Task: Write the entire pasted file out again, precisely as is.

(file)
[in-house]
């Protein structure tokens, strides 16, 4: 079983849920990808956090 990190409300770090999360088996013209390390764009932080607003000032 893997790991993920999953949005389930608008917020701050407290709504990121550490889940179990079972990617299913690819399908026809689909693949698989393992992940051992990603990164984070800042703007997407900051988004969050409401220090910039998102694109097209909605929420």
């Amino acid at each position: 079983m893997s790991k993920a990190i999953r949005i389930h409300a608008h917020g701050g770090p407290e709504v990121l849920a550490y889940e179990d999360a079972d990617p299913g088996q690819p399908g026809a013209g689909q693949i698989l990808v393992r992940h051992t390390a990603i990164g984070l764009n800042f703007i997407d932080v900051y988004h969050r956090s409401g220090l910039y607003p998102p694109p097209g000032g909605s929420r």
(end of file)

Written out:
[in-house]
């Protein structure tokens, strides 16, 4: 079983849920990808956090 990190409300770090999360088996013209390390764009932080607003000032 893997790991993920999953949005389930608008917020701050407290709504990121550490889940179990079972990617299913690819399908026809689909693949698989393992992940051992990603990164984070800042703007997407900051988004969050409401220090910039998102694109097209909605929420």
């Amino acid at each position: 079983m893997s790991k993920a990190i999953r949005i389930h409300a608008h917020g701050g770090p407290e709504v990121l849920a550490y889940e179990d999360a079972d990617p299913g088996q690819p399908g026809a013209g689909q693949i698989l990808v393992r992940h051992t390390a990603i990164g984070l764009n800042f703007i997407d932080v900051y988004h969050r956090s409401g220090l910039y607003p998102p694109p097209g000032g909605s929420r």